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A machine fails at 2:00 a.m. on Sunday morning. It turns out to be a critical machine that results in stopped production. Fortunately, the parts are on hand and a team is called out make repairs. By 10:00 a.m., the machine is repaired and production resumes.
The repair team saved the day, and was paid double-time to do so. Monday morning, the plant manager and the production manager both thanked the repair team. The maintenance manager was proud of his team’s effort.
The mechanics responsible for repairing the machine that fateful Sunday morning received both formal and informal rewards for their efforts. The formal rewards showed up in their paychecks as double-time pay.
The informal reward was the recognition they received for their exemplary efforts. Both were appropriate and justified. The team properly reacted to a crisis and put the plant back in business. Therefore, they should be rewarded.
If we pay extra and hand out “atta-boys” and congratulations for responding to equipment failures, are we rewarding failure by default? People tend to behave in ways that maximize their payback. I can recall an occasion about ten years ago when I was promoting the virtues of contamination control in hydraulic systems to a team of mechanics.
A master mechanic, for whom I had great respect, pulled me aside during a break. He said he was sure that contamination control would reduce the failure rate in the equipment, but we had a buy-in problem. You see, at this plant, about a third of the mechanics’ annual salary was overtime.
So in effect, I was asking them to give up their boats, hunting and fishing cabins, summer vacations . . . you get the picture. Unfortunately, I couldn’t offer them much in return for that, except perhaps a windy discussion about the economic facts of life, complete with projections of gloom and doom.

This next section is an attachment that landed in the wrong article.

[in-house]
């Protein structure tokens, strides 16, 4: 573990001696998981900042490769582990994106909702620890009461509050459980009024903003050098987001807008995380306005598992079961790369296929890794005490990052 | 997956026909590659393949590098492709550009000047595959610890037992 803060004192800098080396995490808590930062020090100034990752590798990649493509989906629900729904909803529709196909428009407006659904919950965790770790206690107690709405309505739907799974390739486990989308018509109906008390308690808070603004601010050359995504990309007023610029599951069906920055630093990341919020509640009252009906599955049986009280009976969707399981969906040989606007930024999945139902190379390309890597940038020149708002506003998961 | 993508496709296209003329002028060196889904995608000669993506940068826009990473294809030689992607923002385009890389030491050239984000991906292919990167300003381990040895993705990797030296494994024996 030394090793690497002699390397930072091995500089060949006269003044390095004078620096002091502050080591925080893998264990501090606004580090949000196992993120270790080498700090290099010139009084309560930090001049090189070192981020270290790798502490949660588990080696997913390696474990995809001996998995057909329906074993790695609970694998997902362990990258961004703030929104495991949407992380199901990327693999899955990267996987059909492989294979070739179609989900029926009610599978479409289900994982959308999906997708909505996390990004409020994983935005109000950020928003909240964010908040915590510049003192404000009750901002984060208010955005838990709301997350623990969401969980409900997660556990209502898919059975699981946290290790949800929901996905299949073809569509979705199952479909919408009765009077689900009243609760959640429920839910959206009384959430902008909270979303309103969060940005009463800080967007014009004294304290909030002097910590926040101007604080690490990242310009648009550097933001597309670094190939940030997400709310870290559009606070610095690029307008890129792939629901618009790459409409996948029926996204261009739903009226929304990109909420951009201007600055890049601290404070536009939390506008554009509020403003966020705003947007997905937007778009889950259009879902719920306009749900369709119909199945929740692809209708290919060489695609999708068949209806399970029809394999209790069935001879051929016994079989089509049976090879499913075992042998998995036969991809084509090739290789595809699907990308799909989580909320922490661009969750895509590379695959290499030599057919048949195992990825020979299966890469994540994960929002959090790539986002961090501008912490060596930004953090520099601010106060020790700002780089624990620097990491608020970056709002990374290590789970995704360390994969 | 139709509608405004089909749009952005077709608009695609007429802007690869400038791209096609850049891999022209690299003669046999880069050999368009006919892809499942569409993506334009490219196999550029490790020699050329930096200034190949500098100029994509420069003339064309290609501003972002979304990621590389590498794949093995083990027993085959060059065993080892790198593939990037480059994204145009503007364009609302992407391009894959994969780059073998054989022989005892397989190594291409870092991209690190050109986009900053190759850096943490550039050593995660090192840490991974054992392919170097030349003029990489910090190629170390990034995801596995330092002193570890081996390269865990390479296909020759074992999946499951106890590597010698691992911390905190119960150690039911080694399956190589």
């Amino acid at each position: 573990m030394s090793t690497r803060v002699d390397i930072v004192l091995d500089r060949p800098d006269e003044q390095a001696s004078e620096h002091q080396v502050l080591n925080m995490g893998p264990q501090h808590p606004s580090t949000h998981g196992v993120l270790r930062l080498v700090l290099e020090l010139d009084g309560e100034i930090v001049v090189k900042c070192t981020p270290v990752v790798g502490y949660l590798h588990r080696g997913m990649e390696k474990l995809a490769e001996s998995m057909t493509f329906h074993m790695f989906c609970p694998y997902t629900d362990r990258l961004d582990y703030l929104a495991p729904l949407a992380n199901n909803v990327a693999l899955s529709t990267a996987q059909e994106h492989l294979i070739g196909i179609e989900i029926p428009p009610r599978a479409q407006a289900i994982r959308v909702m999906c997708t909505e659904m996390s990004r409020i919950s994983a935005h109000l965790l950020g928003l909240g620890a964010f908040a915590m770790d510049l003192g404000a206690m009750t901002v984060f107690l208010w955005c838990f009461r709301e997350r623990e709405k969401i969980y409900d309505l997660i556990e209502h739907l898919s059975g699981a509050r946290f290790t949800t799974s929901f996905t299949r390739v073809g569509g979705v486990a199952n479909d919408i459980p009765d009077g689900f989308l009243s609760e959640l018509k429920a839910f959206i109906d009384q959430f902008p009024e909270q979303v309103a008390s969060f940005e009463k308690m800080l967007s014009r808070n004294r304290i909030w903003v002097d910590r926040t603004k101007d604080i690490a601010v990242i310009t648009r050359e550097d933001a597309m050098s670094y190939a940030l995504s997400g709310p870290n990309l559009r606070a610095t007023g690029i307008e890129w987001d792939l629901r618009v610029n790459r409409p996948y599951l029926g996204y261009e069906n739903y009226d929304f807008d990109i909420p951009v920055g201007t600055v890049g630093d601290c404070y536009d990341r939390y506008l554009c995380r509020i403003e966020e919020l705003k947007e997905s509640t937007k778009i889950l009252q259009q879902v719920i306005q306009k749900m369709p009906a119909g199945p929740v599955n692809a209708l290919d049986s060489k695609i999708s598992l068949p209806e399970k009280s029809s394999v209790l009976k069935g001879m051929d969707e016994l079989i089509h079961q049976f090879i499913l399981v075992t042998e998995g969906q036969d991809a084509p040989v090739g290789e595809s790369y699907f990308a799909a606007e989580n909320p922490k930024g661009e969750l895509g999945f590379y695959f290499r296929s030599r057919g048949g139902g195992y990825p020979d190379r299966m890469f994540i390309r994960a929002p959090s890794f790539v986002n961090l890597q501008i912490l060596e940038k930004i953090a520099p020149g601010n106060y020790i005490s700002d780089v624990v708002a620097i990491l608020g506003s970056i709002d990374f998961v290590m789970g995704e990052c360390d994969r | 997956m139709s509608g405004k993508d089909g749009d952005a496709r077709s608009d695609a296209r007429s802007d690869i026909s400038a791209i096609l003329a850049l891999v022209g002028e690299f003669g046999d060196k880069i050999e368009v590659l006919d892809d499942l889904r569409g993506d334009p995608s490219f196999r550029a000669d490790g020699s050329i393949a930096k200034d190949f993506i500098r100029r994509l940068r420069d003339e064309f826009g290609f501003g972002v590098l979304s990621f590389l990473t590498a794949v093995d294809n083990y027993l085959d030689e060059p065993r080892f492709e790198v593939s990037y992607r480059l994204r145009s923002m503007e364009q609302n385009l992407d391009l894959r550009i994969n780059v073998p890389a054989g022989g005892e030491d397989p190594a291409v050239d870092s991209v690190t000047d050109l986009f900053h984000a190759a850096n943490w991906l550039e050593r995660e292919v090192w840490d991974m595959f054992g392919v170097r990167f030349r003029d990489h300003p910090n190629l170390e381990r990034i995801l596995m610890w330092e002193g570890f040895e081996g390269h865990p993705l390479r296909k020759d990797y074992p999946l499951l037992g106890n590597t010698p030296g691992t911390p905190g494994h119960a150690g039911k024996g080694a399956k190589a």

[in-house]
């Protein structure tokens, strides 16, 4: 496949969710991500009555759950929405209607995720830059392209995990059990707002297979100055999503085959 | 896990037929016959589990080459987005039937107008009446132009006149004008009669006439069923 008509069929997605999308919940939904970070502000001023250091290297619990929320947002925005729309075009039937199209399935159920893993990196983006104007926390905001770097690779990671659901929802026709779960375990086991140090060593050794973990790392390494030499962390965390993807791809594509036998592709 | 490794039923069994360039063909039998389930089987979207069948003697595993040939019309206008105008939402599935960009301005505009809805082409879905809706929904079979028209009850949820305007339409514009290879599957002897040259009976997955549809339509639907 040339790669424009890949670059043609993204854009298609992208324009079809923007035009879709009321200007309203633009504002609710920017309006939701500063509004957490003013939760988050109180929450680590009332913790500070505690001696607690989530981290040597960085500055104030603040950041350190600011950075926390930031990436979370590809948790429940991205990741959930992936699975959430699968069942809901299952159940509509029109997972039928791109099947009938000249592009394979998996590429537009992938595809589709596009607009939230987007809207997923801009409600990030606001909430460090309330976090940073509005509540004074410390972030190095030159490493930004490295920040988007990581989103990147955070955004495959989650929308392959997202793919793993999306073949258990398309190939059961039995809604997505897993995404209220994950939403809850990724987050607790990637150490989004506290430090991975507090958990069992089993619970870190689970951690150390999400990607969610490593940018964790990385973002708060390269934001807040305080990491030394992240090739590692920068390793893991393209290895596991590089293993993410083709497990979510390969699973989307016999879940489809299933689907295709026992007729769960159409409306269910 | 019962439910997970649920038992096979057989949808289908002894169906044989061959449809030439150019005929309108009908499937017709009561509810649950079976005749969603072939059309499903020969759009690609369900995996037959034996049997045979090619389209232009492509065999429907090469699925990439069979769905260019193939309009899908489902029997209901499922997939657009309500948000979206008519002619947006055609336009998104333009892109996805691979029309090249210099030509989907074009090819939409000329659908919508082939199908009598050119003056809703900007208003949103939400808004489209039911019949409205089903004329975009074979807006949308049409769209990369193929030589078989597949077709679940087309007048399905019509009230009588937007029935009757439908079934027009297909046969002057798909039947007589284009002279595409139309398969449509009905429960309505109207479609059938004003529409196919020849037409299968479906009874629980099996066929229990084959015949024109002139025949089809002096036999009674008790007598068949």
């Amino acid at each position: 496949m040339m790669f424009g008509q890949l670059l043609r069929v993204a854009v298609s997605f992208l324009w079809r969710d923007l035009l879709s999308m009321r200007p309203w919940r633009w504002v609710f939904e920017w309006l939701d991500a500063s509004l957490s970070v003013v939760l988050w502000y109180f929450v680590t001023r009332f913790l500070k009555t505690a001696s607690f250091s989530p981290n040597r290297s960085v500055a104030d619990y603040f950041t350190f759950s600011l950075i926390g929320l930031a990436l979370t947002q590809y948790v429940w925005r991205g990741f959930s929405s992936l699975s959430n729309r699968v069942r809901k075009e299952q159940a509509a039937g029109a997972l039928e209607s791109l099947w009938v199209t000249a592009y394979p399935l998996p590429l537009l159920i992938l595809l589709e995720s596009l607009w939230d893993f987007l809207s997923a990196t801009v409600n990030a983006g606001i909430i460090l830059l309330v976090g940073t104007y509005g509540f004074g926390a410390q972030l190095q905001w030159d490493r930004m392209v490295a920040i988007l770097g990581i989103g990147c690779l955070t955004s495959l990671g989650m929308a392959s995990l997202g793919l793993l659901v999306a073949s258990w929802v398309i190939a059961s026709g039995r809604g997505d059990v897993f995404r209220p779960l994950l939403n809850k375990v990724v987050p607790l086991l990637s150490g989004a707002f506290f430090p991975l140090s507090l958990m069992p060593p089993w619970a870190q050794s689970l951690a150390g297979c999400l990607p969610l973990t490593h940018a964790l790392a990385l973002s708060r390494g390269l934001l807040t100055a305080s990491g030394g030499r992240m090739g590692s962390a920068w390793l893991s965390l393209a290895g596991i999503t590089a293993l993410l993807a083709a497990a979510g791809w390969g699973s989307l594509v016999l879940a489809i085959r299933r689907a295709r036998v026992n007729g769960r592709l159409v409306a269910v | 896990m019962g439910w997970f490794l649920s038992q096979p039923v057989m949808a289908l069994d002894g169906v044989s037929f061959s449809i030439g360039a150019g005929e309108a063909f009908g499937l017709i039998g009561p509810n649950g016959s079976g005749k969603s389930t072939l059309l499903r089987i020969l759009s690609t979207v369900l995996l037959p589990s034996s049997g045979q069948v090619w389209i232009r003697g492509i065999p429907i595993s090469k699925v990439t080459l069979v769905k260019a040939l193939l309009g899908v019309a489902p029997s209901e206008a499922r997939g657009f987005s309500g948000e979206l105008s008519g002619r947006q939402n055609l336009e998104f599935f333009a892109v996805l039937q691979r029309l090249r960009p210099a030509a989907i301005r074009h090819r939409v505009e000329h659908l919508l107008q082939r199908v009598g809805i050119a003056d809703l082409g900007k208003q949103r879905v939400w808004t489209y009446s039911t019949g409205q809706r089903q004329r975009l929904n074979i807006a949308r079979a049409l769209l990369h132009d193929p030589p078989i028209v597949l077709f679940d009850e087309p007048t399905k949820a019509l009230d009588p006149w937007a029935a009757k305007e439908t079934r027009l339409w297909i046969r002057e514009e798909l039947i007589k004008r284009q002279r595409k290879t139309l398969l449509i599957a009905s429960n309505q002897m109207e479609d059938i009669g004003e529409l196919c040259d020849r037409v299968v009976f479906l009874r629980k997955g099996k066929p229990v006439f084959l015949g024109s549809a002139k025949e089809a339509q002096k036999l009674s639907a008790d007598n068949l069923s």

That kind of talk doesn’t inspire many people. What I needed was a new reward program, one that centered around proactive, not reactive, performance.
That day changed my perspective about maintenance reward structures. We simply must align reward structures more closely with the goals of the organization. In the 10-plus years since my metamorphosis, I have seen only modest progress in devising reward structures that recognize proactive maintenance activities, including machinery lubrication.
In fact, when I perform plant surveys and audits to help people see their opportunities for improvement, I look for signs suggesting that effective lubrication is recognized and rewarded. But I see very little.
Researchers in organizational behavior seem to believe that we need both formal and informal rewards to be satisfied in our jobs. They say the absence of adequate formal rewards like pay, benefits, overtime pay, etc., can cause dissatisfaction in the job.
They also agree, however, that adequate formal rewards alone can’t produce true satisfaction in the job. Only the informal rewards like making a difference, being recognized for a job well done or for making a contribution to the company or team can produce true job satisfaction. After more than 20 years in working life, I think their theories make sense.